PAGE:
Tyrata, Inc. is a sensor development and data management company offering wireless sensors and systems that monitor and report on vehicular tire tread wear in real time. Tyrata's patent-pending IntelliTread™ technology monitors, tracks and predicts tread wear over the life of any tire.
In collaboration with Duke University, Tyrata's founders developed the sensor technology using carbon nanotubes (tiny cylinders of carbon atoms just one-billionth of a meter in diameter) that can track millimeter-scale changes in tread depth. The sensors could easily signal when it's time to replace tires or report information about uneven and often dangerous tire wear conditions.
The proprietary technology relies on the well-understood mechanics of how electric fields interact with different materials. The core of the sensor is formed by placing two small, electrically conductive electrodes side-by-side, very close to each other on the inside of the tire, directly below the tread. Importantly, the sensor can operate without being embedded into the tire’s tread, making it applicable to any tire at the time of installation. By applying an oscillating electrical voltage to one electrode and grounding the other, an electric field forms between the electrodes.
While most of this electric field passes directly between the edges of the two adjacent electrodes, some of the field arcs from the face of one electrode to the face of the other, with the arc penetrating up into the tire tread. The tire rubber and tread structure interfere with this so-called "fringing field" and by measuring this interference through the electrical response of the grounded electrode, it is possible to determine the thickness of the tire above the sensor.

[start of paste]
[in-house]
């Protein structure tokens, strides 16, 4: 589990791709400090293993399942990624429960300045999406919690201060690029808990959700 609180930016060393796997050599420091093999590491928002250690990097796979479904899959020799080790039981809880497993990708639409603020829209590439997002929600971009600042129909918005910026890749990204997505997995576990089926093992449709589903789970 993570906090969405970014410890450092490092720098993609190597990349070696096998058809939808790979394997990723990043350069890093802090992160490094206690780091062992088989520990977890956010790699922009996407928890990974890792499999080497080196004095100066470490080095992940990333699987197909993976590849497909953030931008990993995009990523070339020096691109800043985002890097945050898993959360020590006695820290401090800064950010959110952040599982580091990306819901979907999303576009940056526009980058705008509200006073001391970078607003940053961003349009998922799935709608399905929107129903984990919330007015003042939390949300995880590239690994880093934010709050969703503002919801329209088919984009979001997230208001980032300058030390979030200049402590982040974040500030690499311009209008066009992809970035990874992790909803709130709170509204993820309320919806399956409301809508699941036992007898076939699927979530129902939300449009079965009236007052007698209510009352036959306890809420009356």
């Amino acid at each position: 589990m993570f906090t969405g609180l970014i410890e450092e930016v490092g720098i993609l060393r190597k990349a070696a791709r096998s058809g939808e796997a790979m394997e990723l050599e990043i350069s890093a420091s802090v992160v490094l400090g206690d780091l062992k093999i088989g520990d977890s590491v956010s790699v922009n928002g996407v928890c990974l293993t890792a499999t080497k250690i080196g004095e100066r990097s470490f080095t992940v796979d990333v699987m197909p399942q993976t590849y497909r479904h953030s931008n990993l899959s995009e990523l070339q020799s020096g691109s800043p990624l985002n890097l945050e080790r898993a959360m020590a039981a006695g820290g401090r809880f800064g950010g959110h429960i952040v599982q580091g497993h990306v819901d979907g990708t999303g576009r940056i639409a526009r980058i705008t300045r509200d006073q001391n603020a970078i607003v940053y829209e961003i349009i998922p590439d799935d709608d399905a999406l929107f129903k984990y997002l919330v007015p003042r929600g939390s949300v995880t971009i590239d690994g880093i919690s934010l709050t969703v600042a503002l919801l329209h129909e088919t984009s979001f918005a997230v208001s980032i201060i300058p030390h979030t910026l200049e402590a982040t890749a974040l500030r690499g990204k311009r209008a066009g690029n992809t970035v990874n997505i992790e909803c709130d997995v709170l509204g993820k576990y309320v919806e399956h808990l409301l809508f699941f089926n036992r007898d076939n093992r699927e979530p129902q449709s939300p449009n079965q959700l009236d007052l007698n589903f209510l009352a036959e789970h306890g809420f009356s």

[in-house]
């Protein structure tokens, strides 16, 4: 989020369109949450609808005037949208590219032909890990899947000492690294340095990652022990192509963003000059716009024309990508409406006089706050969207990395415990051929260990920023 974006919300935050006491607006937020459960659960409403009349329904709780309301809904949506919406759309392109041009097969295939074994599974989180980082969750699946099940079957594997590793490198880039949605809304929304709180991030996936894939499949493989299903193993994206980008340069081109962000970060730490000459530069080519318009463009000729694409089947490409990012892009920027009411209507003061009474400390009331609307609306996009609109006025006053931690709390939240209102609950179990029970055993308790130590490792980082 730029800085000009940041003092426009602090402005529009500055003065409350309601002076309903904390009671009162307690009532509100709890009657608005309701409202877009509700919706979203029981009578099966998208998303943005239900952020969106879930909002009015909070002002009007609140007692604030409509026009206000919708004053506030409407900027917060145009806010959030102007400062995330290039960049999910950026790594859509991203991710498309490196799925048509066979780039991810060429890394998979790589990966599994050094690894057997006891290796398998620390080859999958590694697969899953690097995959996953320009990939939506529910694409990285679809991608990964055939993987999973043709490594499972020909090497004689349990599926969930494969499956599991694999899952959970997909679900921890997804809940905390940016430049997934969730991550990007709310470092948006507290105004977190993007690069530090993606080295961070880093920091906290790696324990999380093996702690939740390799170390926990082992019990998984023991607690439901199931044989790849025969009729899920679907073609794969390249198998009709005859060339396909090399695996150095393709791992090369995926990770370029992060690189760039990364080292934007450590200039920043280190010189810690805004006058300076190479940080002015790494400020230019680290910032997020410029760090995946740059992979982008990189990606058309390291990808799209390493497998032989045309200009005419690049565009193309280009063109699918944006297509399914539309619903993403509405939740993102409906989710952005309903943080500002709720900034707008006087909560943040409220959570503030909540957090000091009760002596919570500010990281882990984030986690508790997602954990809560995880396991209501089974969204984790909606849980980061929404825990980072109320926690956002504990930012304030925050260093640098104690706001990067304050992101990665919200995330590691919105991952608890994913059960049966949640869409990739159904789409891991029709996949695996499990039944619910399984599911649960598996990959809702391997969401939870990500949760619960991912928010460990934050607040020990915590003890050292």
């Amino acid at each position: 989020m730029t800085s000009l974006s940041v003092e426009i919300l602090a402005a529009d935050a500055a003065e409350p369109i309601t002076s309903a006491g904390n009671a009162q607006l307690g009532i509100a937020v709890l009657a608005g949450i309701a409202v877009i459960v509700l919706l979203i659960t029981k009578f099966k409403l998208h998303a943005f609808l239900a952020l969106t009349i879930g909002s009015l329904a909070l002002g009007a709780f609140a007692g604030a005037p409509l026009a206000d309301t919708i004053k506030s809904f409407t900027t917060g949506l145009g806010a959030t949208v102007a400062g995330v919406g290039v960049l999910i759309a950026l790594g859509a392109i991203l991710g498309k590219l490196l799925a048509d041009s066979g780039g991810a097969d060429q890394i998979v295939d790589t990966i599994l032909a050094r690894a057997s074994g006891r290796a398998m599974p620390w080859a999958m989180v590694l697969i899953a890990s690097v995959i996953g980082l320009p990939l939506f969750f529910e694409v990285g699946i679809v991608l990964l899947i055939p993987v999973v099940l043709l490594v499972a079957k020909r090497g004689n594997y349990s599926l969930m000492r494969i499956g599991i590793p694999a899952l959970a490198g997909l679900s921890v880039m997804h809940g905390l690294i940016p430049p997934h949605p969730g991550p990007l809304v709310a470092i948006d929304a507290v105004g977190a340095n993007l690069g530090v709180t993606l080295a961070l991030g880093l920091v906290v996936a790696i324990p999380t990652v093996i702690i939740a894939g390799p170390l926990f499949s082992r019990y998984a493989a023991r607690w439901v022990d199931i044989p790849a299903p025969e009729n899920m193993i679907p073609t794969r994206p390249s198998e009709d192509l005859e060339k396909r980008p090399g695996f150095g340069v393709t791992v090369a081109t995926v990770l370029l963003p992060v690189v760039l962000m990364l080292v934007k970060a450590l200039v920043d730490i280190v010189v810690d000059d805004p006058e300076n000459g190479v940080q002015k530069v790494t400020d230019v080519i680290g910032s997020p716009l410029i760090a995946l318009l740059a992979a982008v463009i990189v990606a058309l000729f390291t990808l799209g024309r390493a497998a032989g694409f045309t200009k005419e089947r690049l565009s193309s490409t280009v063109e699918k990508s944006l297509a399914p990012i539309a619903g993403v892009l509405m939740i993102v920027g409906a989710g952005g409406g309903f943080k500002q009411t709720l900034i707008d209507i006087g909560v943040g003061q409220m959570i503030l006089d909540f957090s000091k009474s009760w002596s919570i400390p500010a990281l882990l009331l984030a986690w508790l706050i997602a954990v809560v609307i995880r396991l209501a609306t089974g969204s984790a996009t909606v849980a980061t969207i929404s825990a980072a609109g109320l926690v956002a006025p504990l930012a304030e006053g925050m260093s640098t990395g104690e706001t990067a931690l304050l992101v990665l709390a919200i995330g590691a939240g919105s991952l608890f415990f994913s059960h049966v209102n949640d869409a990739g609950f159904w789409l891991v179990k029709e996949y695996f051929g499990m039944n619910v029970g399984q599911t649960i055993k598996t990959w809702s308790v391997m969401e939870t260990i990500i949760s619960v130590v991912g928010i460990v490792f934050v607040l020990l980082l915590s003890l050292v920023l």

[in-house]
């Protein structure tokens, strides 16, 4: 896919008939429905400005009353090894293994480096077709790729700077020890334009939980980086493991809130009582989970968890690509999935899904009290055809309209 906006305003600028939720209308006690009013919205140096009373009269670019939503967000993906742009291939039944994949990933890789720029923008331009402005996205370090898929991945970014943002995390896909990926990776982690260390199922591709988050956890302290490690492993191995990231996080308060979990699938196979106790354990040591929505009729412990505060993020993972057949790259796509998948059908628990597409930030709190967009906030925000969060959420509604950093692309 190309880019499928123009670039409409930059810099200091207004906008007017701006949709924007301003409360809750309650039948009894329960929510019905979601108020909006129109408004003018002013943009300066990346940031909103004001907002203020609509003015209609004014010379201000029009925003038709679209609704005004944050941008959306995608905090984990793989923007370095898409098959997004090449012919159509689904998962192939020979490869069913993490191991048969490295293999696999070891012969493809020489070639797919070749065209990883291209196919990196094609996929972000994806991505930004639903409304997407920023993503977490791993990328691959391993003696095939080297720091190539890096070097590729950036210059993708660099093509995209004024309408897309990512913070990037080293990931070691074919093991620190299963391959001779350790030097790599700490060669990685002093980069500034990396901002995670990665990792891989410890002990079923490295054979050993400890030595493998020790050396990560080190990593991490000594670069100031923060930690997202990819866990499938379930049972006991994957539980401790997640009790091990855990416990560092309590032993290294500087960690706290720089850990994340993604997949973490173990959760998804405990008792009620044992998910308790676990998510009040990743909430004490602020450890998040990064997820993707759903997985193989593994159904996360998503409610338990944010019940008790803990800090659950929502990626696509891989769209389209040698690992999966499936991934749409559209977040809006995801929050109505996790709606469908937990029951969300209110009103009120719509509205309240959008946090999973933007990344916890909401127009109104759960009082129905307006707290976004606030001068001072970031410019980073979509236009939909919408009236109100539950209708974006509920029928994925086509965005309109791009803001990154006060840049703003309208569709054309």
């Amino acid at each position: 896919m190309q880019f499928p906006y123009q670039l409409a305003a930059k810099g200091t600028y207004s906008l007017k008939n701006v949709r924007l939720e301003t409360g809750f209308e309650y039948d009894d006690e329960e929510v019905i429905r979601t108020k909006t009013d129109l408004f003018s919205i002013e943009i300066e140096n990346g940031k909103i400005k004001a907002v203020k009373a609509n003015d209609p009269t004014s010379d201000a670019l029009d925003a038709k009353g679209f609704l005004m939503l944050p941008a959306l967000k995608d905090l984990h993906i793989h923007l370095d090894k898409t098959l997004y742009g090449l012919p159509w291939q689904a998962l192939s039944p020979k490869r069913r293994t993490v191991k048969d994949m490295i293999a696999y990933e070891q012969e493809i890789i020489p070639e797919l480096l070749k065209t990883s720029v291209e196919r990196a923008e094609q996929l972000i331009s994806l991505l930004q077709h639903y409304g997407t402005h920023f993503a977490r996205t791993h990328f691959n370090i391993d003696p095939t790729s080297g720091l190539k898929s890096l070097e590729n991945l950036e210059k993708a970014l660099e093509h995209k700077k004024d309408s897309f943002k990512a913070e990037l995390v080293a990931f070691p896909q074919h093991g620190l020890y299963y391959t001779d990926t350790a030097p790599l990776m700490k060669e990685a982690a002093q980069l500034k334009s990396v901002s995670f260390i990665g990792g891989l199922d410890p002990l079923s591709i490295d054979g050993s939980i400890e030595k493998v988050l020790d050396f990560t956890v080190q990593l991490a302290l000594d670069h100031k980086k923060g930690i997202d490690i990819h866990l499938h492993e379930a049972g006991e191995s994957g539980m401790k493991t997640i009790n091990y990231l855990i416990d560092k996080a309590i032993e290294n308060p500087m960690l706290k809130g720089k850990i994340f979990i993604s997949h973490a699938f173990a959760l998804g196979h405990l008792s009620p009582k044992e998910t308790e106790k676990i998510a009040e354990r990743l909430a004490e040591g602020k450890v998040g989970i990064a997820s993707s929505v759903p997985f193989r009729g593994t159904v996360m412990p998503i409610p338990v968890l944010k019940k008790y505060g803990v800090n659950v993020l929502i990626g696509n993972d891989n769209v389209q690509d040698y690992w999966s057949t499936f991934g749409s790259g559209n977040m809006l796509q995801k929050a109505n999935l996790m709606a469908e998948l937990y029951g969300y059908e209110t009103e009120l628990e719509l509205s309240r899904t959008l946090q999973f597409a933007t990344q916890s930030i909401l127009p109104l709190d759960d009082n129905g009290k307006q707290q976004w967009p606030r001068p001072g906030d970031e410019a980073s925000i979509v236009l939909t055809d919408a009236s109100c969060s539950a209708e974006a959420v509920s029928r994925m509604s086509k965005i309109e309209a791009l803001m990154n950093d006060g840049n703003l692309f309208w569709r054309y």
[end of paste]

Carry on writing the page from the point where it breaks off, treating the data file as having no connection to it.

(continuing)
While there is a limit to how thick a material this setup can detect, it is more than enough to encompass the centimeter or two of tread found in today's tires. Testing of the sensors on consumer and commercial tires has provided evidence of sub-millimeter resolution, which means that the technology could easily tell drivers when it's time to buy a new set of tires. In a more sophisticated implementation, the technology could provide information about uneven and often dangerous tire wear by connecting numerous sensors in an array to cover the width of the tire.
Importantly, tests have also proved that the steel belt (metal mesh) embedded within tires does not disrupt the operation of the sensors.
While the sensor could be made from a variety of materials and methods, researchers optimized performance by exploring different variables from sensor size and structure to substrate and ink materials. The best results were obtained by printing electrodes made of carbon nanotubes on a flexible polyimide film. Besides providing the best results, the carbon nanotubes are durable enough to survive the harsh environment inside a tire.